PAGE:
• As CCN reported, Mike Novogratz — the founder of crypto investment bank Galaxy Digital — extolled the tokenization of real estate, saying asset tokenization is an emerging trend.
  • When asked when regulation will happen in the crypto industry, Circle CEO Jeremy Allaire said digital assets have actually been regulated for some time.

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Concentric CEO: Connect With Society at All Levels of Business

  • “We see people as part of the system, and we express values of science, efficiency, and quality to all customers,” says Greg Silverman, CEO of market analytics software company Concentric.
  • “[By understanding customer behavior], our software helps companies participate in the things that go beyond their profit objective,” Silverman says.
  • For Concentric, which gathers lots of data by the hour, trust is a critical component of customer relationships.
  • To establish trust, the company operates privacy controls to keep data secure and confidential.
  • Silverman tells Fortune that Concentric set boundaries around data flows as one measure to help prevent a system breach.
  • “The key to our system is that companies operate behind a firewall [a secure barrier between a trusted internal network and an untrusted external network]…we’re not ingesting anyone’s data, so we’re slightly insulated,” he says.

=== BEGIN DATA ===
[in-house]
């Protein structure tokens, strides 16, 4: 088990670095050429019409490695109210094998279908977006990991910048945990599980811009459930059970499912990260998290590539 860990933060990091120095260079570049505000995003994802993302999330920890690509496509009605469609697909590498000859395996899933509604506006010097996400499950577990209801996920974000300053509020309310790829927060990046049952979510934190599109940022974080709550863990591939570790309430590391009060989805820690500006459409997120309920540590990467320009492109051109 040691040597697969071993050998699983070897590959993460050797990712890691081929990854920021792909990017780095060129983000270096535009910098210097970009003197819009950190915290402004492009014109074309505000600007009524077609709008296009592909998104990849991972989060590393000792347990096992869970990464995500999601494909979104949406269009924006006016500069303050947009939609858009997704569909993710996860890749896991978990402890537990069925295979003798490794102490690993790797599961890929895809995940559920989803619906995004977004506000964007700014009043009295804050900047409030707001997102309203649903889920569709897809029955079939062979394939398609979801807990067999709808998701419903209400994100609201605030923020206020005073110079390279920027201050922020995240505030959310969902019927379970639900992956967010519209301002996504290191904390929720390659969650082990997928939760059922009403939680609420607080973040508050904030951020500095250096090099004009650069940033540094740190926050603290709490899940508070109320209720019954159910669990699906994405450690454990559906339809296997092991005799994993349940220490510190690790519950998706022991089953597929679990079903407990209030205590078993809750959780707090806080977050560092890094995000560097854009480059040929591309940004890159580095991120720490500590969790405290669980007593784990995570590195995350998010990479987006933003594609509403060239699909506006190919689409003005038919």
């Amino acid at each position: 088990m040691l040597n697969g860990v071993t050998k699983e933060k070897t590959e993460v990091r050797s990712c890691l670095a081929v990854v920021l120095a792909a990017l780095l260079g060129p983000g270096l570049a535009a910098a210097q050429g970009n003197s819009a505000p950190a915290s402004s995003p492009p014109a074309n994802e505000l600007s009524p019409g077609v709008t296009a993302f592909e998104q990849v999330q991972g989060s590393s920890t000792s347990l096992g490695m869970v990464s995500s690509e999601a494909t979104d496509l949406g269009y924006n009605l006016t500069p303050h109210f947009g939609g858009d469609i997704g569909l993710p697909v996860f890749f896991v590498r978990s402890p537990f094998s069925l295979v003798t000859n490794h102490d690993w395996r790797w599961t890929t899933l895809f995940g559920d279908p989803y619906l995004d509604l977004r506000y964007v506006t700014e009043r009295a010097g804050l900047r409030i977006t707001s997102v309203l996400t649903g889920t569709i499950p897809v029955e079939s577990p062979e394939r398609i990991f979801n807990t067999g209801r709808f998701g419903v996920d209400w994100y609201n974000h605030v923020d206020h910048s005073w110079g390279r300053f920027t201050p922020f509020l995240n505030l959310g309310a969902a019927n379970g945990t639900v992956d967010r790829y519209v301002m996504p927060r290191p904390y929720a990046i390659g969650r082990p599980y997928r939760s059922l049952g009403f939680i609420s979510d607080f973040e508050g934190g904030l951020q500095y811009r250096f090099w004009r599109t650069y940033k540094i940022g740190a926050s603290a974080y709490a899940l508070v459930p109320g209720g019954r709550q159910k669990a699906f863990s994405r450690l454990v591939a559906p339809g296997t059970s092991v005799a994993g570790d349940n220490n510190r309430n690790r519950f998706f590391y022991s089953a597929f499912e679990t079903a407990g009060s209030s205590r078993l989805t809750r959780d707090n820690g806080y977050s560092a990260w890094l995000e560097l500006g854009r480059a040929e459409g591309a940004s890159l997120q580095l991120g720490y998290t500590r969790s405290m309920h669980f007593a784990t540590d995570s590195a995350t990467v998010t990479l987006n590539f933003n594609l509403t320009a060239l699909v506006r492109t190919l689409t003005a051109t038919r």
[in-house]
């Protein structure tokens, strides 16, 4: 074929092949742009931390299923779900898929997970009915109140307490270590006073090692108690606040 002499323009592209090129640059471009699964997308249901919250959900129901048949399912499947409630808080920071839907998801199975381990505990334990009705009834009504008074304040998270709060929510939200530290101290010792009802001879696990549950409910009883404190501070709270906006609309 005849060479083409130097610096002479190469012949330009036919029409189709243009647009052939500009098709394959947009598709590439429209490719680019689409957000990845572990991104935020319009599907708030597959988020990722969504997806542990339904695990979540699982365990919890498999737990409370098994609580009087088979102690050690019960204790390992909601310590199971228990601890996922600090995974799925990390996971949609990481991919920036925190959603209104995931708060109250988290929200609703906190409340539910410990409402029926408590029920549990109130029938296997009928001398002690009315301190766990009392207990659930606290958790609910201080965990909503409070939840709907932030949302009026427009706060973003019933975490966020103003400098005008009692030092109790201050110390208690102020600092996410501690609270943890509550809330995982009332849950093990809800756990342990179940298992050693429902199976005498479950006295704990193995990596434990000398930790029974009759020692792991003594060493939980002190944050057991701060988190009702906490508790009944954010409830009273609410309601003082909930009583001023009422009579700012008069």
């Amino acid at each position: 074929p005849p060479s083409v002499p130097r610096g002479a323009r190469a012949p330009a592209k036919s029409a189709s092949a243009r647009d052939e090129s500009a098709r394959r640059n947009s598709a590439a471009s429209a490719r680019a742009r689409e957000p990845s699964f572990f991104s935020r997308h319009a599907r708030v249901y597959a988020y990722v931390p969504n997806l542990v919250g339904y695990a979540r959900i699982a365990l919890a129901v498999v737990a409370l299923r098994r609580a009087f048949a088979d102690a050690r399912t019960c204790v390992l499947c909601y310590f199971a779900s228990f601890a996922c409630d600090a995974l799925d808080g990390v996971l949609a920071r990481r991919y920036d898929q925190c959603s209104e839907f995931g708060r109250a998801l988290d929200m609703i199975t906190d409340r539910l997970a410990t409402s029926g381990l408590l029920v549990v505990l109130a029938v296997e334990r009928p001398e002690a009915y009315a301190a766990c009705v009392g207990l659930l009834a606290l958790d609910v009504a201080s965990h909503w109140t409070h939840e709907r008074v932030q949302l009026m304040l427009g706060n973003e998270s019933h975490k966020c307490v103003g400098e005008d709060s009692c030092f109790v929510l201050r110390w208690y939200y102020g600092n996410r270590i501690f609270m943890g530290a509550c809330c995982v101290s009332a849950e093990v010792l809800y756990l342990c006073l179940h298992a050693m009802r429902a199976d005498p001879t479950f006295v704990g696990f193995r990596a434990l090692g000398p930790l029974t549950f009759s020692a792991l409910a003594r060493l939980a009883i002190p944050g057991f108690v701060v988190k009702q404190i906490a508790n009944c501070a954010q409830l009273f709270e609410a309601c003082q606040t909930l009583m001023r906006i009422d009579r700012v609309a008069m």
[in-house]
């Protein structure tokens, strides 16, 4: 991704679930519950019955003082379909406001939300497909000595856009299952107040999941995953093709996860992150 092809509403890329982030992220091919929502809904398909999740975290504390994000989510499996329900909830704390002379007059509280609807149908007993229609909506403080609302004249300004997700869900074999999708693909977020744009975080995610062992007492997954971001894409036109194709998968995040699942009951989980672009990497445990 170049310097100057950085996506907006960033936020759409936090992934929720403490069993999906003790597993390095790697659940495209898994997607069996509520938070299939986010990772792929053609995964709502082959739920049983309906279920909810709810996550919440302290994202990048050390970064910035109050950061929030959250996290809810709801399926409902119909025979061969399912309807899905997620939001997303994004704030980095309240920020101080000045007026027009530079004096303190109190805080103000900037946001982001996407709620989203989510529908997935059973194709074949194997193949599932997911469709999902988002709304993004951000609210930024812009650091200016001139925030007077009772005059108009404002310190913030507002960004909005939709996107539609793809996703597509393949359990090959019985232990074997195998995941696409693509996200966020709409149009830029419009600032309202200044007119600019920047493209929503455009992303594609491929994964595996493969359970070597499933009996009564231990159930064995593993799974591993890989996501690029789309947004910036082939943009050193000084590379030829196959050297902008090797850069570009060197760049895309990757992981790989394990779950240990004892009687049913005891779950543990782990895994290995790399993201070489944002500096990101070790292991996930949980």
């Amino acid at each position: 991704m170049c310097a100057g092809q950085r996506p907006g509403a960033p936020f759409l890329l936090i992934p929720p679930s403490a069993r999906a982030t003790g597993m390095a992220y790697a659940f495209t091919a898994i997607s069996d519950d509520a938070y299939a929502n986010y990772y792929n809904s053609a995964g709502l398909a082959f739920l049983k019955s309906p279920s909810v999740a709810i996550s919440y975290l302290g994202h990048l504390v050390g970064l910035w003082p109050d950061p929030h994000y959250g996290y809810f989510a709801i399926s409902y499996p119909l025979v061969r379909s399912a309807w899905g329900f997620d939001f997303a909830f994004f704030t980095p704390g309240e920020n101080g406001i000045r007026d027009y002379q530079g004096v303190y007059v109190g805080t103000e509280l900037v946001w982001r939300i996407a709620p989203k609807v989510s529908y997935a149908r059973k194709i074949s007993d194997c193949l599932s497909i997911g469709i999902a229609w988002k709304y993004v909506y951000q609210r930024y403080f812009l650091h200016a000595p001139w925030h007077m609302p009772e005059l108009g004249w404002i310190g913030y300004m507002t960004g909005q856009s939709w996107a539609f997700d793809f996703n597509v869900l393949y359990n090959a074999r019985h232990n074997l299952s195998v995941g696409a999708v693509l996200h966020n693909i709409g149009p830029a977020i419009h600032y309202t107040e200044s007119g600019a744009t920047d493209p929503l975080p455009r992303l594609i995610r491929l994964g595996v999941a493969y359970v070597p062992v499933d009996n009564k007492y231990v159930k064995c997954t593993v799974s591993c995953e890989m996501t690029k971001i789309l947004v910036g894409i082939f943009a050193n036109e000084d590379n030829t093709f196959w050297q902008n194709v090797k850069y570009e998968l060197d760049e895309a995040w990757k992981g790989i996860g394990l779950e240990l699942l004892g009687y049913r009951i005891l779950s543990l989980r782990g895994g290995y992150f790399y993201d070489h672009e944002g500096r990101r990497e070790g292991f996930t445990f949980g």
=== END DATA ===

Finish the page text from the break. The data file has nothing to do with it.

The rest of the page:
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Banks and lenders are sending out pre-approved checks in the mail that seem like free cash, but there's a huge catch

  • Such pre-screened mail offers, or "live checks," are personal loans sent from banks or lenders to consumers who meet certain criteria, like a minimum credit score.
  • Cashing the check enters you into a loan agreement that may last multiple years and have an annual interest rate above 25%.
  • Chris Jackson received a live check in the mail last November for $2,500 with a 28% interest rate.
  • Live checks sometimes have optional add-ons that effectively increase the total cost.David Lienemann/Getty Images"Pushing credit on people when they haven't actually asked for it can easily lead them to being overextended," Carter says.
  • Cashing the check enters you into a loan agreement that may last multiple years and have an annual interest rate above 25%.Flickr / PeteIf you think the live check is a scam, you can report it to the Federal Trade Commission .
  • Compare personal loan rates and terms at credit unions, banks, and online lenders.